Meanwhile a brief game of “hunting” ensues: tigers, lions, spiders, crocodiles, snakes, and Bond, oh, my! While Bond does his best to escape a mad Indian hunt, Khan and his nemeses track him down on elephant. Of course Bond does escape and winds up at none other than the beautiful “Octopussy’s” (Maud Adams) pad. There he is allowed safe harbor, that is, until Khan insists on Bond’s death. While Bond once again plays Rico Suave to Octopussy, Kamal hires deadly blade saw assassins to off with his head. Managing to escape certain death (though his partner Vijay was not so lucky), Bond heads back to mainland India and conspires how to once again get in contact with Octopussy, bring and end to Kamal and his men, and get down the bottom of Kamal’s interest in Orlov and Russian jewels.
While doing his Sherlock thing Bond discovers the Russians selling an atomic bomb to Gabindi and Kamal’s men, without Octopussy’s knowdlege of such a trade! As the atomic bomb races for the British border Bond does his best to bring down as many nemeses as possible in hot pursuit of Orlov and his men. However Orlov’s own men get to him first and Orlov dies before he gets to see his perverse dream materialize. Meanwhile Bond has fought his way through a slew of enemies while tracking Kamal’s deadly bomb across several countries. With the plan set in motion for detonation inside the “Octopussy Carnival” (stationed at the U.S. Air Force base in Britain) at 3:45 pm that day, Bond races against the clock to intercept the bomb, save thousands of innocents, and undo Kamal before its too late…and what about the beautiful but dangerous gem smuggler Octopussy?
Who says there’s no such thing as lucky #13? The thirteenth film of the hefty Bond adventure films, arguably, “Octopussy” is one of the most compelling of the series. It’s sensual and vibrant visuals, paired with its seamless plot, its amazing diversity in geography, sensuality, and non stop action and adventure make this film a top notch entertaining masterpiece from beginning to end. Unlike most Bond films there is no lull in the action, no decline in the wittiness of dialogue. This film is sharp, canny, and funny and brilliantly satirizes and pays homage to its multitudes of places, genres, and motifs. As one critic notes, “There is a sense of place, of play with the place, and of a willingness to look at things… There's blood, there's action, there's gadgets, and there are plenty of very pretty Bond girls.”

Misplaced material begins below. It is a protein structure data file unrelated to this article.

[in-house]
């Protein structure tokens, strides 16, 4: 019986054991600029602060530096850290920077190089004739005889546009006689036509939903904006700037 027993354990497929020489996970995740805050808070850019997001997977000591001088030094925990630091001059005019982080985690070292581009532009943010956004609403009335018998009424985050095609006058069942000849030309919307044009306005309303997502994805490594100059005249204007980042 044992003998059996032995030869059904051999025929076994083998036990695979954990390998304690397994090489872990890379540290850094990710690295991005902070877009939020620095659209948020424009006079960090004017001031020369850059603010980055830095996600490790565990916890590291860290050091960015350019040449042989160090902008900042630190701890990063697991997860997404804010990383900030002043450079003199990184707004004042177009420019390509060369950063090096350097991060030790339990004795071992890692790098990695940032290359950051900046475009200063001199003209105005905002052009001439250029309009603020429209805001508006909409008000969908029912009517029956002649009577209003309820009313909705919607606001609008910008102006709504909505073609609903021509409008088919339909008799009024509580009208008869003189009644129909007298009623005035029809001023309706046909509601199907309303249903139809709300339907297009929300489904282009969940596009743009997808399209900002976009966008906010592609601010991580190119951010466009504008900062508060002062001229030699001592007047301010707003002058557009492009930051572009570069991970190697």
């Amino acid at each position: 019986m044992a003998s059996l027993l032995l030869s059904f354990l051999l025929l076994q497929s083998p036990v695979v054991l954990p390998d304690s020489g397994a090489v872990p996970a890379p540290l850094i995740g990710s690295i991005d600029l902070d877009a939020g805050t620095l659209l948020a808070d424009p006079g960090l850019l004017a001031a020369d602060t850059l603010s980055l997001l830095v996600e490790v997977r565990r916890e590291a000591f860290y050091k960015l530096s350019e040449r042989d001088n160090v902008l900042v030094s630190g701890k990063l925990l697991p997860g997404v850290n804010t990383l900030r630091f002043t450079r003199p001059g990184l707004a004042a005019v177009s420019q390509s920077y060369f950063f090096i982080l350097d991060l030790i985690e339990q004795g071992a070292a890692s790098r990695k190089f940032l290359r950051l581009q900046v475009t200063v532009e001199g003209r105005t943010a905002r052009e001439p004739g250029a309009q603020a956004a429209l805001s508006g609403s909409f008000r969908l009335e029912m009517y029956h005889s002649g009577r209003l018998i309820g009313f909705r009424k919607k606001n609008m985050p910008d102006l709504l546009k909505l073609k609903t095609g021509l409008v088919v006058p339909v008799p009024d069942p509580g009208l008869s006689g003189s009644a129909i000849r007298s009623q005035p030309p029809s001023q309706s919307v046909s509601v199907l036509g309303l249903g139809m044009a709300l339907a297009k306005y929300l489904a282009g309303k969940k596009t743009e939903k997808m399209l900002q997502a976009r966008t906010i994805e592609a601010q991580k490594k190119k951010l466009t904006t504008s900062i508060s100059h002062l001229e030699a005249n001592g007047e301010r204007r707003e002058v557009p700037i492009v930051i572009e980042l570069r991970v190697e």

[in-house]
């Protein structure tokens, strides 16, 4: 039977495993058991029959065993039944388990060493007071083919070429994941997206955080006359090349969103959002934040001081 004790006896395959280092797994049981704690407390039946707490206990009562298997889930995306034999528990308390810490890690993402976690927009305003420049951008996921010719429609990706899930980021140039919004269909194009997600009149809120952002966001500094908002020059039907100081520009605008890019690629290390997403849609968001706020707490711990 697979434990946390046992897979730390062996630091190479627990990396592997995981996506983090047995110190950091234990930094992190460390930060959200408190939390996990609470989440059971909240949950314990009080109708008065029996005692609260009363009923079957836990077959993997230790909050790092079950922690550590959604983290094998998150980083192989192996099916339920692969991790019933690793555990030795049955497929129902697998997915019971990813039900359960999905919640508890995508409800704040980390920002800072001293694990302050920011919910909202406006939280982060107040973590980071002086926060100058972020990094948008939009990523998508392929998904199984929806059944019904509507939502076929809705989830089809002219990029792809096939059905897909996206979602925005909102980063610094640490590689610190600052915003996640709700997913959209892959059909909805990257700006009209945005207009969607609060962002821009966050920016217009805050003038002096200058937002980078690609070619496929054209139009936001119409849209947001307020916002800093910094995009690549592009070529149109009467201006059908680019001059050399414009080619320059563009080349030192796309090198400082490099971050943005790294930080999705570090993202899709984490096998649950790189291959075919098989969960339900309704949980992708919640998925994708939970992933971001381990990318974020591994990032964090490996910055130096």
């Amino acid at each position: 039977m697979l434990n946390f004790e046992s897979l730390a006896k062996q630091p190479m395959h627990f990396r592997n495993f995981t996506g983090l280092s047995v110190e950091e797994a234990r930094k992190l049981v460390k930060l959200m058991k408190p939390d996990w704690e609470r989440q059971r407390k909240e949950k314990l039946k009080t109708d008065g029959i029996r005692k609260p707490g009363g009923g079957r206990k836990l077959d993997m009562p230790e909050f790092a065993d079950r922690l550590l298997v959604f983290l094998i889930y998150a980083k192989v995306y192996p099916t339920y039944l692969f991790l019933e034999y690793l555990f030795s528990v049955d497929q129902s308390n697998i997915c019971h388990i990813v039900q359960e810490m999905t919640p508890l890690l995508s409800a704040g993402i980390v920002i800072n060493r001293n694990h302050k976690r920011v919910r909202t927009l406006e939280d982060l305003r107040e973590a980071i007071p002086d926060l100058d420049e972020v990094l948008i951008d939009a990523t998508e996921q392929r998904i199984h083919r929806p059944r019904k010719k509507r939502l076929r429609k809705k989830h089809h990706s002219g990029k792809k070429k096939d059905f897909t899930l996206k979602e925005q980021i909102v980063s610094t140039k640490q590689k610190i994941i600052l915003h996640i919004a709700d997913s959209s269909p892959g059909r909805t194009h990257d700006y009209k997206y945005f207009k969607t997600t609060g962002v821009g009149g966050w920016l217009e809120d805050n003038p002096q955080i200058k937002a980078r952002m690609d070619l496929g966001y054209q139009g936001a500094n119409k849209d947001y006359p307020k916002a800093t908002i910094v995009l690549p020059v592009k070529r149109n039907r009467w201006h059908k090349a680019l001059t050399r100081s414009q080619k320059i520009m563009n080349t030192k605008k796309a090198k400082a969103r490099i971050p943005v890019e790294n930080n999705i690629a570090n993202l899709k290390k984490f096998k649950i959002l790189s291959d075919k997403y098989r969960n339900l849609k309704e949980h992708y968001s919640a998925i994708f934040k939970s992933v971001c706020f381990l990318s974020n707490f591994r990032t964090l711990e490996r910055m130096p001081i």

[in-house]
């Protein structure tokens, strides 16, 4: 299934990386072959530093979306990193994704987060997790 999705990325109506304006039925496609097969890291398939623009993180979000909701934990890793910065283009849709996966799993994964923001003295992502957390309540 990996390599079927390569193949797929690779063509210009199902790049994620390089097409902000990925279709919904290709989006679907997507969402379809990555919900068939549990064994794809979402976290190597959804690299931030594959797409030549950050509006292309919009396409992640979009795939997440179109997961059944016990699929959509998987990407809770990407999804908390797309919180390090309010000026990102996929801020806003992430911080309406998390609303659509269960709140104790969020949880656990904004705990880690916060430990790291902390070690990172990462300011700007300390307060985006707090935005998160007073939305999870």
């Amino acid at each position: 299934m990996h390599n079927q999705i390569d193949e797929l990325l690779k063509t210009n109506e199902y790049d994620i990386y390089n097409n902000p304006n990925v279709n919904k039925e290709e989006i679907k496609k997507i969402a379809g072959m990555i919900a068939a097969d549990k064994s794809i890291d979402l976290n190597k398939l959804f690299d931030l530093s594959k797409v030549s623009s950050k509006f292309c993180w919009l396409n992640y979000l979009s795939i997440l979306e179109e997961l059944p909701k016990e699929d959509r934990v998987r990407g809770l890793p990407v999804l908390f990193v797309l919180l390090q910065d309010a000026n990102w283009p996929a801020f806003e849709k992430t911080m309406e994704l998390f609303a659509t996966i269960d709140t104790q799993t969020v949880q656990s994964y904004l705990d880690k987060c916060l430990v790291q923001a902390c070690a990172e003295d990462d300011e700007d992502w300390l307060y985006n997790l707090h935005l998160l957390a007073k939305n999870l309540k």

The heart of the film, shot in India, explores the sensual and vibrant exotic palate of the Indian summers: bright reds, oranges, pinks, yellows, jades, and emeralds shimmer and sparkle under the careful eye of an astute film lens. Likewise the quintessential Indian architecture: mosques, sculpted and embossed buildings, etc., bright white palaces contrasting with ramshackle flea markets, add to the titillating visual splendor of the film. There is an undeniable romance, almost Romantic romance in the literary sense, surrounding the sets and the plots of “Octupussy”- Octopussy’s exclusive island is no exception, nor are her brilliant saris. Between the elaborate costumes, detailed scenes, and versatile geography: from India to Britain, and from land to sky, “Octopussy” has and does it all. This Bond film covers all bases and leaves nothing wanting.
The acting in this film is likewise pleasing. Roger Moore doesn’t disappoint audiences in his umpteenth performance as the debonair British spy, 007, James Bond. His cool, calm, collected demeanor are as deft as ever, and heightened by some witty dialogue which has quite a few snappy one-liners. Admittedly one of the most hilarious scenes (though the humor is short and dry) is that between Bond and Q when the latter discusses the basic mechanics of all the spy gadgetry to the former. Likewise Maud Adams and Krisitna Weyborn are your quintessential Bond girls. Arguably the former is more compelling than the latter, largely in part of her character, though both give fine performances as enigmatic seductresses. Lastly, Louis Jordan was brilliant as the suave, albeit sinister Kamal Khan.
“Octopussy”, despite being #13 in the series, is nothing short of another lucky gem. “Octopussy” is a rousing adventure film that received 2 critical film awards: Germany’s Golden Screen Award (1984) and the U.S.’ Motion Picture Sound Editor’s Golden Reel Award for Best Sound Editing. Likewise the film was nominated for another three critical film association awards.
Orlov: Never! The West is decadent and divided!
Khan: You better spend it fast!
Bond: Easy come, easy go!
Bond: It certainly pays to advertise!
Bond: Having problems keeping it up “Q?”
Q: Experimental model!